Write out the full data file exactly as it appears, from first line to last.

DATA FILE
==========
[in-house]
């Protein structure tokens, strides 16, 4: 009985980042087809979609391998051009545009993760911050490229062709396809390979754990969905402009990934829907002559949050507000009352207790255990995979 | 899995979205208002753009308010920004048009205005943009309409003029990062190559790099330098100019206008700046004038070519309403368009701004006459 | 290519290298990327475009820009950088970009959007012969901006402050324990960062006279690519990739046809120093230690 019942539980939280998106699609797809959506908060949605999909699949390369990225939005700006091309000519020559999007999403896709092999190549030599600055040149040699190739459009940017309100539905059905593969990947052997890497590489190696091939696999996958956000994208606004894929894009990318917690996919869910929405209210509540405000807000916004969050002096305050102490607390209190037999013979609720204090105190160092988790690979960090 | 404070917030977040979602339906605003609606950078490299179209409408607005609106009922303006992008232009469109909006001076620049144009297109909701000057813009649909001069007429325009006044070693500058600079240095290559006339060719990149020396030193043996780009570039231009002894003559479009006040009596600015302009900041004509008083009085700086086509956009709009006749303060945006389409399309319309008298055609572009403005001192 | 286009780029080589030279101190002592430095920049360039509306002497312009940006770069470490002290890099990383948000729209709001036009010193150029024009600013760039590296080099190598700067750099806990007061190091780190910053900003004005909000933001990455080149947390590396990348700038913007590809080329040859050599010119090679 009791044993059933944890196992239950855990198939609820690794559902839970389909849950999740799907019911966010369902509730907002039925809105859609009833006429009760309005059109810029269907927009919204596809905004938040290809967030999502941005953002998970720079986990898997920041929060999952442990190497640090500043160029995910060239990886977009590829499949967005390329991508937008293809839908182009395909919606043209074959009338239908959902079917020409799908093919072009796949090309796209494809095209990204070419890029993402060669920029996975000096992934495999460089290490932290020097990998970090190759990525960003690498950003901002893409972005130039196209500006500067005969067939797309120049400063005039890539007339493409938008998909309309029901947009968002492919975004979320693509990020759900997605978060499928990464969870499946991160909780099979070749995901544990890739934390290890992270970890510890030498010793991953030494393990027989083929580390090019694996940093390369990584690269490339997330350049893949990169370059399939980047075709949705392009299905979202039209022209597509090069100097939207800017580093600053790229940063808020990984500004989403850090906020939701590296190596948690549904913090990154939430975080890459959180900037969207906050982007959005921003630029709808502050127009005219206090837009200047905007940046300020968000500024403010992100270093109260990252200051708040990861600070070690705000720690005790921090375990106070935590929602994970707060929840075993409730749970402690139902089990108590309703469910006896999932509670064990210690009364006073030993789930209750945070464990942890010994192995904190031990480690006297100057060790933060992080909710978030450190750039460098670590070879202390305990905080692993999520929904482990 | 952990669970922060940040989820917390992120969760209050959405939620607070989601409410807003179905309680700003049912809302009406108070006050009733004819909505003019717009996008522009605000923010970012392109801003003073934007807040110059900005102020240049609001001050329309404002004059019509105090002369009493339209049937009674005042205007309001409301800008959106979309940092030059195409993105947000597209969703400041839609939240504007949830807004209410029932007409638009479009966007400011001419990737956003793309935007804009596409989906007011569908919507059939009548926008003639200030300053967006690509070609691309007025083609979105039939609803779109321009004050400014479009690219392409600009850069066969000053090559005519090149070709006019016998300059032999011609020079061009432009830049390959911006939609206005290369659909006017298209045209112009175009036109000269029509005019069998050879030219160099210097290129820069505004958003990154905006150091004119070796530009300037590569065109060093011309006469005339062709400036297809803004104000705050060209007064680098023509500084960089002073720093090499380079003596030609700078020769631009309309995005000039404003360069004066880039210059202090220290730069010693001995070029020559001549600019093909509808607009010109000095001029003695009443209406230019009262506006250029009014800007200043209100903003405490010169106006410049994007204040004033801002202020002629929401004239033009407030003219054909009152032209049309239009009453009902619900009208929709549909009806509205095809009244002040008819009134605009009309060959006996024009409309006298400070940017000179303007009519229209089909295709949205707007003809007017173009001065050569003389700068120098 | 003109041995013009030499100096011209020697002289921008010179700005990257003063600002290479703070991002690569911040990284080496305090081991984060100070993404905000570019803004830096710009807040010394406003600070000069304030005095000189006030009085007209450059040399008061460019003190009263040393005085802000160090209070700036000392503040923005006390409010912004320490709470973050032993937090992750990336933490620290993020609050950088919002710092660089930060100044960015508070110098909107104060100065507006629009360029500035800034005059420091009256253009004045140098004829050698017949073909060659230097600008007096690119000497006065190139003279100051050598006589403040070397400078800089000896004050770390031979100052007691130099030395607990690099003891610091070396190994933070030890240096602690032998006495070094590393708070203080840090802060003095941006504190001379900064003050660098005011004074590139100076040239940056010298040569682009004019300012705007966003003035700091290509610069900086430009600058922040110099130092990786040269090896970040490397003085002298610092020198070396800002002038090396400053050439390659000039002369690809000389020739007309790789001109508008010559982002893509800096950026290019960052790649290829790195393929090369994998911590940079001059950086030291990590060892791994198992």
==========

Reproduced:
[in-house]
């Protein structure tokens, strides 16, 4: 009985980042087809979609391998051009545009993760911050490229062709396809390979754990969905402009990934829907002559949050507000009352207790255990995979 | 899995979205208002753009308010920004048009205005943009309409003029990062190559790099330098100019206008700046004038070519309403368009701004006459 | 290519290298990327475009820009950088970009959007012969901006402050324990960062006279690519990739046809120093230690 019942539980939280998106699609797809959506908060949605999909699949390369990225939005700006091309000519020559999007999403896709092999190549030599600055040149040699190739459009940017309100539905059905593969990947052997890497590489190696091939696999996958956000994208606004894929894009990318917690996919869910929405209210509540405000807000916004969050002096305050102490607390209190037999013979609720204090105190160092988790690979960090 | 404070917030977040979602339906605003609606950078490299179209409408607005609106009922303006992008232009469109909006001076620049144009297109909701000057813009649909001069007429325009006044070693500058600079240095290559006339060719990149020396030193043996780009570039231009002894003559479009006040009596600015302009900041004509008083009085700086086509956009709009006749303060945006389409399309319309008298055609572009403005001192 | 286009780029080589030279101190002592430095920049360039509306002497312009940006770069470490002290890099990383948000729209709001036009010193150029024009600013760039590296080099190598700067750099806990007061190091780190910053900003004005909000933001990455080149947390590396990348700038913007590809080329040859050599010119090679 009791044993059933944890196992239950855990198939609820690794559902839970389909849950999740799907019911966010369902509730907002039925809105859609009833006429009760309005059109810029269907927009919204596809905004938040290809967030999502941005953002998970720079986990898997920041929060999952442990190497640090500043160029995910060239990886977009590829499949967005390329991508937008293809839908182009395909919606043209074959009338239908959902079917020409799908093919072009796949090309796209494809095209990204070419890029993402060669920029996975000096992934495999460089290490932290020097990998970090190759990525960003690498950003901002893409972005130039196209500006500067005969067939797309120049400063005039890539007339493409938008998909309309029901947009968002492919975004979320693509990020759900997605978060499928990464969870499946991160909780099979070749995901544990890739934390290890992270970890510890030498010793991953030494393990027989083929580390090019694996940093390369990584690269490339997330350049893949990169370059399939980047075709949705392009299905979202039209022209597509090069100097939207800017580093600053790229940063808020990984500004989403850090906020939701590296190596948690549904913090990154939430975080890459959180900037969207906050982007959005921003630029709808502050127009005219206090837009200047905007940046300020968000500024403010992100270093109260990252200051708040990861600070070690705000720690005790921090375990106070935590929602994970707060929840075993409730749970402690139902089990108590309703469910006896999932509670064990210690009364006073030993789930209750945070464990942890010994192995904190031990480690006297100057060790933060992080909710978030450190750039460098670590070879202390305990905080692993999520929904482990 | 952990669970922060940040989820917390992120969760209050959405939620607070989601409410807003179905309680700003049912809302009406108070006050009733004819909505003019717009996008522009605000923010970012392109801003003073934007807040110059900005102020240049609001001050329309404002004059019509105090002369009493339209049937009674005042205007309001409301800008959106979309940092030059195409993105947000597209969703400041839609939240504007949830807004209410029932007409638009479009966007400011001419990737956003793309935007804009596409989906007011569908919507059939009548926008003639200030300053967006690509070609691309007025083609979105039939609803779109321009004050400014479009690219392409600009850069066969000053090559005519090149070709006019016998300059032999011609020079061009432009830049390959911006939609206005290369659909006017298209045209112009175009036109000269029509005019069998050879030219160099210097290129820069505004958003990154905006150091004119070796530009300037590569065109060093011309006469005339062709400036297809803004104000705050060209007064680098023509500084960089002073720093090499380079003596030609700078020769631009309309995005000039404003360069004066880039210059202090220290730069010693001995070029020559001549600019093909509808607009010109000095001029003695009443209406230019009262506006250029009014800007200043209100903003405490010169106006410049994007204040004033801002202020002629929401004239033009407030003219054909009152032209049309239009009453009902619900009208929709549909009806509205095809009244002040008819009134605009009309060959006996024009409309006298400070940017000179303007009519229209089909295709949205707007003809007017173009001065050569003389700068120098 | 003109041995013009030499100096011209020697002289921008010179700005990257003063600002290479703070991002690569911040990284080496305090081991984060100070993404905000570019803004830096710009807040010394406003600070000069304030005095000189006030009085007209450059040399008061460019003190009263040393005085802000160090209070700036000392503040923005006390409010912004320490709470973050032993937090992750990336933490620290993020609050950088919002710092660089930060100044960015508070110098909107104060100065507006629009360029500035800034005059420091009256253009004045140098004829050698017949073909060659230097600008007096690119000497006065190139003279100051050598006589403040070397400078800089000896004050770390031979100052007691130099030395607990690099003891610091070396190994933070030890240096602690032998006495070094590393708070203080840090802060003095941006504190001379900064003050660098005011004074590139100076040239940056010298040569682009004019300012705007966003003035700091290509610069900086430009600058922040110099130092990786040269090896970040490397003085002298610092020198070396800002002038090396400053050439390659000039002369690809000389020739007309790789001109508008010559982002893509800096950026290019960052790649290829790195393929090369994998911590940079001059950086030291990590060892791994198992």